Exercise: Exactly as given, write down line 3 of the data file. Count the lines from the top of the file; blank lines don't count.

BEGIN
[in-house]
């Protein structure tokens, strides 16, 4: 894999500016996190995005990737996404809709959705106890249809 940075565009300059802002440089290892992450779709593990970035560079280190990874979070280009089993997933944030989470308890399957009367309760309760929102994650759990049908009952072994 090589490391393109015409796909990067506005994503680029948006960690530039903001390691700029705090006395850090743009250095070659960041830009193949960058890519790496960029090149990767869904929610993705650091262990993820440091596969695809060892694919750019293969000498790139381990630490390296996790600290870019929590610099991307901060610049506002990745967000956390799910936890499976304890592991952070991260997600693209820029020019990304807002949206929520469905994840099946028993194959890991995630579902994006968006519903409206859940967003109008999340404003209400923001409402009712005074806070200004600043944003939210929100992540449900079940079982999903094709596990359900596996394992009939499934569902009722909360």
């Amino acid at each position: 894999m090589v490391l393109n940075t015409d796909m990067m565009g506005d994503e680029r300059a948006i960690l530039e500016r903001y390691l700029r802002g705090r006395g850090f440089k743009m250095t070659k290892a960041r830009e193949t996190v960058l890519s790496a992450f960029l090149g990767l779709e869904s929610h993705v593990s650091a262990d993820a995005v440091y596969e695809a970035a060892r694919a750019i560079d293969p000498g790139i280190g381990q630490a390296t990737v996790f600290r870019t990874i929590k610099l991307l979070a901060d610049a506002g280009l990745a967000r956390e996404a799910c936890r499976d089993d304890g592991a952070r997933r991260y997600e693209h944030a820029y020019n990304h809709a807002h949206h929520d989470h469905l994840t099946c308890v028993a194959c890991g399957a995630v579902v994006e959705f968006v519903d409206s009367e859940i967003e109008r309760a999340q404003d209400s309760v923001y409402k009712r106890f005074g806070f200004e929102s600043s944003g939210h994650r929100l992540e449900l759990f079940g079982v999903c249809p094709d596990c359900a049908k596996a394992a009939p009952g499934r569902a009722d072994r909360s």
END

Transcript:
């Amino acid at each position: 894999m090589v490391l393109n940075t015409d796909m990067m565009g506005d994503e680029r300059a948006i960690l530039e500016r903001y390691l700029r802002g705090r006395g850090f440089k743009m250095t070659k290892a960041r830009e193949t996190v960058l890519s790496a992450f960029l090149g990767l779709e869904s929610h993705v593990s650091a262990d993820a995005v440091y596969e695809a970035a060892r694919a750019i560079d293969p000498g790139i280190g381990q630490a390296t990737v996790f600290r870019t990874i929590k610099l991307l979070a901060d610049a506002g280009l990745a967000r956390e996404a799910c936890r499976d089993d304890g592991a952070r997933r991260y997600e693209h944030a820029y020019n990304h809709a807002h949206h929520d989470h469905l994840t099946c308890v028993a194959c890991g399957a995630v579902v994006e959705f968006v519903d409206s009367e859940i967003e109008r309760a999340q404003d209400s309760v923001y409402k009712r106890f005074g806070f200004e929102s600043s944003g939210h994650r929100l992540e449900l759990f079940g079982v999903c249809p094709d596990c359900a049908k596996a394992a009939p009952g499934r569902a009722d072994r909360s």